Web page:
The purpose of the principles, according to the DHS, is to “provide stakeholders with tools to comprehensively account for security as they develop, manufacture, implement, or use network-connected devices.” Strengthening the security of IoT devices, which according to Secretary of Homeland Security Jeh Johnson, is a “matter of homeland security,” is intended to be part of a larger conversation between industry and government. IoT devices are particularly at risk and prime targets for attack because of often-poor security practices by device manufacturers and developers, such as hard-coded default passwords and lack of reliable patching and updating.
Against this backdrop, DHS’s strategic principles focus on:
- Incorporating security in the design phase
- Promoting security updates and vulnerability management
- Building on recognized security practices
- Prioritizing security measures according to potential impact
- Promoting transparency across the industry
- Analyzing whether connectivity is required or desirable
DHS suggests best practices for each – for example, DHS recommends that manufacturers give consumers more information and choice about whether and to what extent to connect their devices to networks, and build in controls to permit consumers to disable a device’s network connections when wanted.
According to DHS, the principles represent a “first step” toward a “longer-term collaboration between government and industry.” Indeed, the principles can be seen as part of the DHS’s multi-prong initiative to engage industry in a collaborative effort to address increasingly sophisticated cyberattacks. This initiative includes automated cyber threat indicator sharing, and cyber threat sharing under the Cybersecurity Information Sharing Act – the goal of which is to establish a holistic picture of the threat landscape through enhanced private sector and government information sharing.
Whereas the DHS guidelines provide a high-level security framework, the recent NIST (National Institute of Standards and Technology) guidance provides companies with real technological guidance for better system security practices. NIST Special Publication 800-160, the product of four years of research and released this month, focuses on the trustworthiness of connected devices and lays out in great detail what should be done from an engineering and technological perspective to develop “more defensible and survivable systems.” It addresses each of the “machine, physical, and human components” that comprise systems, and recommends a holistic approach to system security.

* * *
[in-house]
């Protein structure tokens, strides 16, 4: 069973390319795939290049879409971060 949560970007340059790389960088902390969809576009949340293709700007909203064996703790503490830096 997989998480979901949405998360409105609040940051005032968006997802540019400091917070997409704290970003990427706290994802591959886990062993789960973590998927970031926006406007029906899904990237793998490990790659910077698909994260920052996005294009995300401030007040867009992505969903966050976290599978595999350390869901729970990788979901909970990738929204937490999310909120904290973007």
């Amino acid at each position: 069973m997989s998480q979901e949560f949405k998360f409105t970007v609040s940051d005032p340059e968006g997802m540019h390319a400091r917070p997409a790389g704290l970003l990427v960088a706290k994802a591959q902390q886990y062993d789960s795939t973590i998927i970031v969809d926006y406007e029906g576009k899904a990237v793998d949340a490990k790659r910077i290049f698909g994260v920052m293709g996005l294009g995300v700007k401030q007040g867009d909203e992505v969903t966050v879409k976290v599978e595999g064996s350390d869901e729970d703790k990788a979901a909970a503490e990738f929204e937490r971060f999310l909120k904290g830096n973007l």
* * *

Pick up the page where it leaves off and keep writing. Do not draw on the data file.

Although the DHS and NIST guidance are nonbinding, they will likely influence evolving notions of “reasonable security.” IoT device manufacturers and developers who do not consider the DHS and NIST guidance may be vulnerable to claims that they failed to meet this standard. In other words, the guidance could serve as a de facto standard of care. At a minimum, it means that IoT cybersecurity will be under exceedingly close scrutiny by regulators, the plaintiffs’ bar and the courts.
About the Authors
A partner in the firm’s Business Litigation Group, member of its Data, Privacy and Cybersecurity Practice and Privacy lead resident in the Washington, D.C. office, and former Chief Privacy Officer with the U.S. Department of Homeland Security.
A senior partner and Chair of Goodwin’s Business Litigation Group as well as its Privacy & Cybersecurity Practice.
David Kantrowitz, an associate in the firm's Litigation Department and a member of its Business Litigation Group.